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Researching the life of a ship

Hundreds of folk emigrated across huge oceans in wooden ships with uncomfortable quarters and inadequate rations, with hope in their hearts for a new start. Not everyone was a convict, not everyone rushed to chase gold. Those labourers, farmhands and unskilled city piece-workers were very brave to leave all they knew behind to grab a chance of a better future. Suzanne Hirst has devoted herself to researching one such ship, the Coromandel, and those who sailed in her all those years ago


The Coromandel ship was commissioned by the South Australian Company to transport emigrants to the new colony of South Australia and its soon to be established capital city of Adelaide. Over time I have researched the vessel, and ascertained most of those who sailed in her, but I certainly may have missed and/or misspelled some names.

The early years

The Coromandel sailed from St Katherine’s Dock, London in August 1836, arriving and disembarking the majority of her passengers at Holdfast Bay, Glenelg on 17 January 1837. She also docked at Kangaroo Island. Her journey was longer than planned as Captain William Chesser, her Master, called in at Cape Town, Cape of Good Hope, South Africa and rested his many sick passengers back to good health with fresh fruit, vegetables and good water. Upon his return to Britain later in the year, he was called to task for the extended journey and brought before the Colonial Office and the South Australian Company for interrogation.

I have not, with any positive proof satisfied myself as to our Coromandel’s final resting place, because the name was in popular use as a ship’s name, and others so named have confused many people of her true journeys and destiny. She was definitely 662 tons, built in 1834 in Quebec by George Black & Sons and she was a barque with sails set as ‘ship’, meaning all were squaremasted.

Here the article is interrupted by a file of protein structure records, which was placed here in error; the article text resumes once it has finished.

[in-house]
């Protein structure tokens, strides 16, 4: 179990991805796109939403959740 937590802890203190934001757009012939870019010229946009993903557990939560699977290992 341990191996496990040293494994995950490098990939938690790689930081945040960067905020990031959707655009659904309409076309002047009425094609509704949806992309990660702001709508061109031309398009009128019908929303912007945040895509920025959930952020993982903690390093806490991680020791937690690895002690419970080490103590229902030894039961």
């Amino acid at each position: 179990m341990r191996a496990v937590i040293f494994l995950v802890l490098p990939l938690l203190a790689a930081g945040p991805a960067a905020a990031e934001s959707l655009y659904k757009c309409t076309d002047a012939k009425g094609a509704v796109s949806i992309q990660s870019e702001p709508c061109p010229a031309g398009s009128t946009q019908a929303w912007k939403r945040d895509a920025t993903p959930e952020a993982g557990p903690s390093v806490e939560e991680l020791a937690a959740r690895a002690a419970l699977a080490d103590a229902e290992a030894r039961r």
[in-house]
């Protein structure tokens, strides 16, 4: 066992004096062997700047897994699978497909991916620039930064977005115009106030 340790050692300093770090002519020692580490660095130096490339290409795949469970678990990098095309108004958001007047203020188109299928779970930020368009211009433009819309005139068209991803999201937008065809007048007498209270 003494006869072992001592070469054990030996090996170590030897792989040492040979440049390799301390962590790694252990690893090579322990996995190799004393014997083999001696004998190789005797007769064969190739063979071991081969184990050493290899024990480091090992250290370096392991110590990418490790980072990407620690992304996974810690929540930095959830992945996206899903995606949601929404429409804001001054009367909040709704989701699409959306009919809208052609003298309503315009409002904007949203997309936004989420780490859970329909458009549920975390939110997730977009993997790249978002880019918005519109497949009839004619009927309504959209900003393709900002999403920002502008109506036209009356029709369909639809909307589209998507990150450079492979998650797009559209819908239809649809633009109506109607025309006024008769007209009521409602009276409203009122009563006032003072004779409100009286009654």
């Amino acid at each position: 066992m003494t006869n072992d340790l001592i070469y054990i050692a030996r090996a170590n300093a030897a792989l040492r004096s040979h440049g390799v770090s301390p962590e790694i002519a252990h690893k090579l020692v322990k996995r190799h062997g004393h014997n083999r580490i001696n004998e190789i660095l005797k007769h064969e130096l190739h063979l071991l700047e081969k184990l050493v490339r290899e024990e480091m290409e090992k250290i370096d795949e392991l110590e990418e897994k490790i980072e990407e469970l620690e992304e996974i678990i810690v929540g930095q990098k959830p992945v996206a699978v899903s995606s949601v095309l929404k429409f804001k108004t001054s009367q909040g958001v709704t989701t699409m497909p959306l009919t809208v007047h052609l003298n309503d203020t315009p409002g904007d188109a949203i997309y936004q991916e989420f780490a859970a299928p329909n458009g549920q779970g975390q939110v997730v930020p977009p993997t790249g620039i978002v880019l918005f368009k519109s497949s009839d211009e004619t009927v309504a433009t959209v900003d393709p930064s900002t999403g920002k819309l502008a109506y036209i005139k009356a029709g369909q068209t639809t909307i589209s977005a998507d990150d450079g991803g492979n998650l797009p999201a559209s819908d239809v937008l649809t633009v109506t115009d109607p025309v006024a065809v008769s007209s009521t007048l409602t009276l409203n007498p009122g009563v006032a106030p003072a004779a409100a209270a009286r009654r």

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About Family Tree

There's something undeniably special about visiting our ancestors' final resting places. Read the guide in the latest issue of Family Tree about graveyards and we will help you step back in time. Graveyards and cemeteries are a very real reminder of earlier generations and visiting them will not only spark thought-provoking memories - they may also provide you with new clues and details... And speaking of 'new clues' - don't miss our brand new series 'Taken a DNA test? Now what?'. This is the advice you need if you want to get the most from your DNA test. Discover how to make sense of the results, find more details and grow that fabulous family tree of yours! Join in with the DNA adventure today! We also have a fabulous free guide for you in this bumper issue, Heritage Days Out, packed full of ideas for family and local history trips to take this summer. Enjoy your travels through time!